experience, including project management. Must be willing to travel.
Position will be based in the SF Bay area, but there will be
considerable work in Austrailia beginning in June. Dams, mining,
construction experience would be very helpful.

Any interested folks should contact me at the location below, or Ed
Green at HQ (510) 633-5000.
Ray Lawson, '81
Ray Lawson
Project Manager
Cyra Technologies, Inc.
105 Summerwood Lane
Forest, VA 24551
(804) 525-8510 (voice)
(804) 525-0974 (FAX)

Some Baseball Notes:

The Keydets have six daily starters batting .300 or above, double the
number they finished the season with last year ... They also have two
off-the-bench players batting over .300 ... Not a single VMI starter is
batting below .200 ... Jon Long went 7-for-15 last week, raising his
average from .250 to .284 ... Before a 0-3 performance on Sunday vs.
Western Carolina his average was as high as .295 ... Long was a member
of Gines' "Junior Varsity" squad last year and saw action in only 5
games ... Despite their 8.23 ERA, Keydet pitchers have accumulated 243
strike outs, striking out nearly 20% of batters faced ... VMI hurlers
recorded only 300 K's in all of 1997 ... Chris Brooks had his 11-game
hitting streak brought to an end with an 0-for-5 outing on Sunday
against Western Carolina.

New SC Commissioner: The following article provides details re: the SC's new commissioner.

Sources: White to be named SC chief

By ROB DANIELS, Staff Writer

Alfred B. White, the administrator of the NCAA's successful and growing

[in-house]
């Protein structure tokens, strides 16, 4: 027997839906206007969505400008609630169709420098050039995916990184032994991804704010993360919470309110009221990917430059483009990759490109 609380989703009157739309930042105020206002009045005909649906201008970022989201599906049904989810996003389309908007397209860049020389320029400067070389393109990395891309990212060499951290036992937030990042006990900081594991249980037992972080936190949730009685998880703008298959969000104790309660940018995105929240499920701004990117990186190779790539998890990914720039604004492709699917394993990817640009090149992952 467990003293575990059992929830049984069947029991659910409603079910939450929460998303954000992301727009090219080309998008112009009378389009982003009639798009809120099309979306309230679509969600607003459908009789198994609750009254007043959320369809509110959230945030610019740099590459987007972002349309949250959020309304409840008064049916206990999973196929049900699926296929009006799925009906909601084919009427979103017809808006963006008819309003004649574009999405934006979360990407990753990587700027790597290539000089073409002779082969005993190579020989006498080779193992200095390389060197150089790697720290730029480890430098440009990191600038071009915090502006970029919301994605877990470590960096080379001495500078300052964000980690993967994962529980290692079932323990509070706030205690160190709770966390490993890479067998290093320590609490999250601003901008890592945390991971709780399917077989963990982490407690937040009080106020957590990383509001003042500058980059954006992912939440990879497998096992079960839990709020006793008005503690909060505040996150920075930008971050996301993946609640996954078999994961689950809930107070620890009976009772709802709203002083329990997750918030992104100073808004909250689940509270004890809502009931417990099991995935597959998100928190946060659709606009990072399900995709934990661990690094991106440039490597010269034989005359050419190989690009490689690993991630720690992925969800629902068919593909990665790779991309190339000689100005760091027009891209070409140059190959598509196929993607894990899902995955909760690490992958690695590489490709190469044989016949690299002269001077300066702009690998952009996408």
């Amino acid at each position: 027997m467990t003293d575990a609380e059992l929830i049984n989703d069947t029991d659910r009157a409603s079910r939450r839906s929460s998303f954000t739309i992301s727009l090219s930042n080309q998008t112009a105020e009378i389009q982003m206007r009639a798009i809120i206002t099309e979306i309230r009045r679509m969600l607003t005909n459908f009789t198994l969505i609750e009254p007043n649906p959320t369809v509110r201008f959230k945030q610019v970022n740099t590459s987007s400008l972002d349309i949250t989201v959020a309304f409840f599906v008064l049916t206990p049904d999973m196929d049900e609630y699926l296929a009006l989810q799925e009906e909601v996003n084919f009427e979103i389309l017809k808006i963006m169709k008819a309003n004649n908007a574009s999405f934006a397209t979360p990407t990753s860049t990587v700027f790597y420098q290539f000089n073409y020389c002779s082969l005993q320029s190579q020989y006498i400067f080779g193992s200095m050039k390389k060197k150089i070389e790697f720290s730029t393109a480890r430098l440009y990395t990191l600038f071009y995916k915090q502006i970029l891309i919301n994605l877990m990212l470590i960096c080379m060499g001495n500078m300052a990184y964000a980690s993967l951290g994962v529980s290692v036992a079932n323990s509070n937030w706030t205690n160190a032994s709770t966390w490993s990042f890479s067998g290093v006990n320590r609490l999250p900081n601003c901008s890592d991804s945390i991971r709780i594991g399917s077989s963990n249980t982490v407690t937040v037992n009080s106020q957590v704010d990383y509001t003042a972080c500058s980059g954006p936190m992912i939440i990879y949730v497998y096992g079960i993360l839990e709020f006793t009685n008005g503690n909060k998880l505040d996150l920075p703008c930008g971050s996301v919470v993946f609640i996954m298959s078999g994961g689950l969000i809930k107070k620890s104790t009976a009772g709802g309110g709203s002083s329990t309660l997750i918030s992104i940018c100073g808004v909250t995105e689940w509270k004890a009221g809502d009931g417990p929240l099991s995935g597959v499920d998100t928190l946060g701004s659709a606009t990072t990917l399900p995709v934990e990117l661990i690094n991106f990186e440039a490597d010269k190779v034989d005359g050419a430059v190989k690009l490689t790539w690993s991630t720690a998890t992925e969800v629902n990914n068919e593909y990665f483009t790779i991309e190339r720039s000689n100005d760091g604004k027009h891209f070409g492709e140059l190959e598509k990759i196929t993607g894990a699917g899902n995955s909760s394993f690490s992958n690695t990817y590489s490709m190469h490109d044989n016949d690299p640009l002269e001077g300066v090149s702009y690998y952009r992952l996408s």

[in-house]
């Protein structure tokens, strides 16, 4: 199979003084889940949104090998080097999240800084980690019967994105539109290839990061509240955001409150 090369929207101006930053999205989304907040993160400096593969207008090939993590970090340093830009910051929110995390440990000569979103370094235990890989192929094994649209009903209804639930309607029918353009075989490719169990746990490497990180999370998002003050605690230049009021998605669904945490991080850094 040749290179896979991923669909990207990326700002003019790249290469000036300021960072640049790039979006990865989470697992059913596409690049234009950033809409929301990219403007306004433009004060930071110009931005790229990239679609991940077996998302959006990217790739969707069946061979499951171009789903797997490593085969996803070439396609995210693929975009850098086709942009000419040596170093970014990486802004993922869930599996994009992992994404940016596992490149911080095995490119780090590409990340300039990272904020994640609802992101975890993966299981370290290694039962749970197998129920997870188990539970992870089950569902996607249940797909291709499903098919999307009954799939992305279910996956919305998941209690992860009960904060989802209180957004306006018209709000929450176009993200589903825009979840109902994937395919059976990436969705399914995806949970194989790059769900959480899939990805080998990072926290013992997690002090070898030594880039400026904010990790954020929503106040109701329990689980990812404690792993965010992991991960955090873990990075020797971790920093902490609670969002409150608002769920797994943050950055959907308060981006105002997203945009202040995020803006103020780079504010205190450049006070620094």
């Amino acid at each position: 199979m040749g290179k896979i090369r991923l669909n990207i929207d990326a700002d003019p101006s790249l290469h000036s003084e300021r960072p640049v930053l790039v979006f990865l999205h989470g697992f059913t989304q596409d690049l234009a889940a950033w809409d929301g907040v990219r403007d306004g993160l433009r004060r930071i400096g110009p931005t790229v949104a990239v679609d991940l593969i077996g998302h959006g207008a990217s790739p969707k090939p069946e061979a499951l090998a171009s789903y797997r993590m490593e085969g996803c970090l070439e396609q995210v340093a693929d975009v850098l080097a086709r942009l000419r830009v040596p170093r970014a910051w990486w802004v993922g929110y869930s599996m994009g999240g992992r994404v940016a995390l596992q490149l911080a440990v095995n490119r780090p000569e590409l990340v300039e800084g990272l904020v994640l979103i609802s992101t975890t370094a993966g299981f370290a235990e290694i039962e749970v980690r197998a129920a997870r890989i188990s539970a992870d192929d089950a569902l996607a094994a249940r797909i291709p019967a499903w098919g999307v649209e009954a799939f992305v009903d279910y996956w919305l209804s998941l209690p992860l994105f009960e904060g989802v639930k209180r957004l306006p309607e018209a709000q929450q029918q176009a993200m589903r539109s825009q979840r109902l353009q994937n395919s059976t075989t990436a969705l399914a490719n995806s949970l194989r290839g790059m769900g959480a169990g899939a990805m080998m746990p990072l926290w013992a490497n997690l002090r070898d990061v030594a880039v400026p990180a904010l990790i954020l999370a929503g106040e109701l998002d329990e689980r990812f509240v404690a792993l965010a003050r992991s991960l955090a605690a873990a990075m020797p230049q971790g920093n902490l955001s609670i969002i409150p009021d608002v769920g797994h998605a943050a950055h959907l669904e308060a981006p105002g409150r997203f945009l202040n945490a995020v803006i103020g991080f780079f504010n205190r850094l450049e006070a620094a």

$40 million corporate partner program, will be named commissioner of the
Southern Conference on Monday, sources said.

White is believed to be the first African American selected to head a
Division I conference not composed largely or exclusively of
historically black schools.

A nationally recognized expert in sports marketing, he will take over a
league seeking a higher profile and will succeed Wright Waters, who
resigned Jan. 31 to enter private business in Alabama.

"They made a great choice," said Bill Hancock, the director of the NCAA
basketball tournament and one of White's best friends. "He can relate to
everyone from college presidents to the student managers. That is his

White was selected from a diverse field of applicants that included ACC
assistant commissioner Tom Mickle and Midwestern Collegiate Conference
commissioner Jon LeCrone, both of whom withdrew from consideration,
sources said.

He will lead an organization with a 77-year history, and the
significance of his hiring will not be lost on the athletic community.
Minority enrollment at many league members is below the national

In addition, Southwestern Athletic Conference commissioner Jim Frank, an
expert on the topic, said no current Division I league, other than the
predominantly black SWAC and MEAC, has ever been directed by an African
American on a permanent basis.

"I think I have an almost bittersweet feeling about it," said Charles
Harris, commissioner of the MEAC and another of White's friends, upon
learning of the selection. "I'm really delighted for Alfred. I'm
delighted for the Southern Conference. But it's amazing that --
particularly in the sports enterprise -- we're approaching the year 2000
and we're still talking about firsts."

White, a graduate of Texas Tech, was attending the NCAA hockey
championships in Boston on Thursday and could not be reached for

He entered athletics administration as an assistant sports information
director at his alma mater before going to the NCAA in 1983. He was
directly responsible for promotions of all 82 NCAA championship events
-- from the men's Final Four to women's field hockey, many of which have
grown dramatically this decade.

Men's soccer has evolved from a 5,000-seat venue in Tampa in 1991 to
anticipated ticket sales of 35,000 in Charlotte's Ericsson Stadium in
1999. Men's lacrosse routinely sold out the lower bowl of Maryland's
Byrd Stadium in the past five years, attracting nearly 30,000 fans.